Nevertheless, those areas are expanding. Guns are finding their way into the hands of British criminals. And they want them, they love them. Guns are almost sacred objects of desire. For, though we haven't imported law from America, we have certainly imported its cultural icons. And, thanks to movies, television and the nightly news, the gun is the most potent of contemporary icons. We now have a gun problem, even if, for the moment, it resides primarily in the more diseased regions of our imaginations.

And the point about guns is that they change everything. Carrying a gun gives you an enlarged area of control and influence. You can take action at a distance and, in a gun culture, you must assume that others are similarly capable. Your sense of the world is fundamentally altered. The gun redefines any environment as threatening and yourself as decisively able to respond. A gun transports you to a different realm of possibilities.

This is the world which Lord Cullen must consider. He must not be sidetracked by the more vaporous effusions that emerged in the immediate aftermath of Dunblane. All sorts of grand cultural generalisations can be constructed on speculations about the mind of Thomas Hamilton. Most will be wrong, but all will be irrelevant. Minds like that will always be with us. What counts here is the extent to which such psyches can find murderous expression in the environment in which they find themselves, and this must be Cullen's sole concern. Analyse certainly, understand maybe, but, above all, stop. Attempt, by whatever means, to remove the possibility.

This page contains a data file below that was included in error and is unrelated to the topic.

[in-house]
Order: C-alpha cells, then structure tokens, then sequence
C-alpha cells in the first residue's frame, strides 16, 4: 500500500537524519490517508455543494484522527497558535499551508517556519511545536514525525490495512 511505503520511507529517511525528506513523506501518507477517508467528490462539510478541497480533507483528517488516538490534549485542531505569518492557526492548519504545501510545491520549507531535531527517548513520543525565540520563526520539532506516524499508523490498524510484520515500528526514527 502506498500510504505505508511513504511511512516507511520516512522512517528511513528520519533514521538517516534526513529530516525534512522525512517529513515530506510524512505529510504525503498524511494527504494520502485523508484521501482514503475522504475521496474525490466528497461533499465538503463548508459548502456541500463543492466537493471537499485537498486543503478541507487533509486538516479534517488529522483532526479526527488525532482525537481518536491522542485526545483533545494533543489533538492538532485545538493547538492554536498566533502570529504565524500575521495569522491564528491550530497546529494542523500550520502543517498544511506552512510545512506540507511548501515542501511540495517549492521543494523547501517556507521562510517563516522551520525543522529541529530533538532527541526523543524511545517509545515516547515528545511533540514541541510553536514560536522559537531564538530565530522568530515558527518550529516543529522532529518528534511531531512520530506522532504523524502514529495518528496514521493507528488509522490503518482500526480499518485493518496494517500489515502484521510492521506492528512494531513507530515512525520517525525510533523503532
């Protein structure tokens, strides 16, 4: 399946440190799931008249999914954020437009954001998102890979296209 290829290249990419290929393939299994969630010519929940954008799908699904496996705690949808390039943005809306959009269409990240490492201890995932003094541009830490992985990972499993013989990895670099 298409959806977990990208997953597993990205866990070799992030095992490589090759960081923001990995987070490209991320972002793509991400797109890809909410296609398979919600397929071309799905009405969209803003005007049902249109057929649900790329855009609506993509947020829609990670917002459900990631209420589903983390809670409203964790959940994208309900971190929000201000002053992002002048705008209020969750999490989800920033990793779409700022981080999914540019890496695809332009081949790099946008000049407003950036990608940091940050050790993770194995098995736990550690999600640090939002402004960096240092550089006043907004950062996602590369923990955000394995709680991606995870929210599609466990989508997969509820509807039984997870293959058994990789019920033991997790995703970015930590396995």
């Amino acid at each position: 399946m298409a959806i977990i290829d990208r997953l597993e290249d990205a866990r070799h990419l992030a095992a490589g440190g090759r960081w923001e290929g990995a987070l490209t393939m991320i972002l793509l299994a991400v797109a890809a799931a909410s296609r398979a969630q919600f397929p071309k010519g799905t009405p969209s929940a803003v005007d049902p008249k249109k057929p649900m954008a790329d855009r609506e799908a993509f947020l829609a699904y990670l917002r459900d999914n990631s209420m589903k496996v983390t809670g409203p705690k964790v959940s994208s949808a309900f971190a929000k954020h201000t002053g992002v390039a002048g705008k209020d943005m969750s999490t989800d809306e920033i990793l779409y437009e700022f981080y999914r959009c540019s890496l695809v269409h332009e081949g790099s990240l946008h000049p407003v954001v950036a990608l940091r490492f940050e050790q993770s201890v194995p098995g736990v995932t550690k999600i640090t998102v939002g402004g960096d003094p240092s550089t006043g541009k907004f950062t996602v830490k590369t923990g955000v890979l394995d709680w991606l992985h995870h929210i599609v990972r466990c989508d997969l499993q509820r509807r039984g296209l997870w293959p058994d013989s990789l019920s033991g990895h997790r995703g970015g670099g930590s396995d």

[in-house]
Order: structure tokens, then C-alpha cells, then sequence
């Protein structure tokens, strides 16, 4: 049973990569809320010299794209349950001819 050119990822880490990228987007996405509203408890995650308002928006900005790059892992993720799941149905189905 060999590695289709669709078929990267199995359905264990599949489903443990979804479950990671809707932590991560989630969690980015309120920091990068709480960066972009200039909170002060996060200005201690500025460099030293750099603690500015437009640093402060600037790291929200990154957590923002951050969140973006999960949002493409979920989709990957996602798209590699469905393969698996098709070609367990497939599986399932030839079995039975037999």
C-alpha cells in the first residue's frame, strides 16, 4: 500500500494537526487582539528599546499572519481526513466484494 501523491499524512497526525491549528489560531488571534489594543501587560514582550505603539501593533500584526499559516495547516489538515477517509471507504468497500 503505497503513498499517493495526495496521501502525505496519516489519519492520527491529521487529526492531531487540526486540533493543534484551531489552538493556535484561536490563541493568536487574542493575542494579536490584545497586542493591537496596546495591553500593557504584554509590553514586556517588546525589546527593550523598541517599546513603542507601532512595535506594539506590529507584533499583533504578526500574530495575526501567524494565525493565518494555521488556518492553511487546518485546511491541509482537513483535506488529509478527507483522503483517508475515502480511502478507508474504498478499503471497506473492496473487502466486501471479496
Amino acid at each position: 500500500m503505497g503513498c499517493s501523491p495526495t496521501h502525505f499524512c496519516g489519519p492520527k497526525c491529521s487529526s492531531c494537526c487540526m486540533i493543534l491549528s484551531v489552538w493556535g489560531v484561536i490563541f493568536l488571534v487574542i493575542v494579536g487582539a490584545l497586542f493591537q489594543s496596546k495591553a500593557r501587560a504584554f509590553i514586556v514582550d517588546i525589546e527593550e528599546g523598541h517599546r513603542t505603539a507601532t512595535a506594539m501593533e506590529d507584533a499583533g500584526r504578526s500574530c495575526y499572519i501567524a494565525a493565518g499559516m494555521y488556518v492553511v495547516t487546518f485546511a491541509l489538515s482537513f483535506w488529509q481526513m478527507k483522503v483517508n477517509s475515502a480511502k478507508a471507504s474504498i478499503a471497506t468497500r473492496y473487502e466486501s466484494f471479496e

Seen from this perspective, it is clear that Dunblane was about guns and only guns. Even if we could all agree on the wider condition and recent history of society, we could do little about it. Even the more practical matter of school security is a by-product of the gunman's freedom of action at a distance. And, in any case, fortifying our schools is one more step down the road to inner city America where children pass through metal detectors on their way to class. Maybe we have to do it, but we shouldn't kid ourselves that it is the heart of the matter.

No, guns are the point. Guns empower and inflame psychosis, guns render feeble and inessential the complexities of human contact, guns "solve" problems in ways that mere language or even fists and knives can never do. Whose delicious, thrilling irony led to the Colt 45 being christened the "peacemaker"? The irony of those it killed.

So Cullen must confront the gun. He must also confront the fledgling gun lobby that exists in this country. Already we have heard the American argument that guns don't kill, people do - though, over here, its form is: no matter how tight the law, the bad guy will always get a gun if he really wants one. This is just as corrupt as the American version since it casts the same hypocritical glow of respectability over an idea whose true form is: we want guns and you shouldn't try to stop us.

In fact, there should be almost no limit to how far we should go to suppress guns. Perhaps farmers may really need them, but hunters don't. And shooting as sport is disgusting, a way of playing at killing. So, a few shotguns aside, there is no reason why we should not aim for a completely gun-free society.

Cullen should not evade this aspiration because it is now his job to affirm the possibility of such a society. The spread of illegal guns is a sign that, even with our restrictions, we are vulnerable to the possibility of a gun culture. The American example should teach us that now is the time to replace gun fascination with gun disgust. Of course, realistically we can accept that there will always be lines in the world that must be defended by men with guns. But, equally realistically, we can insist that no more lines should be drawn and certainly none that run past our school gates.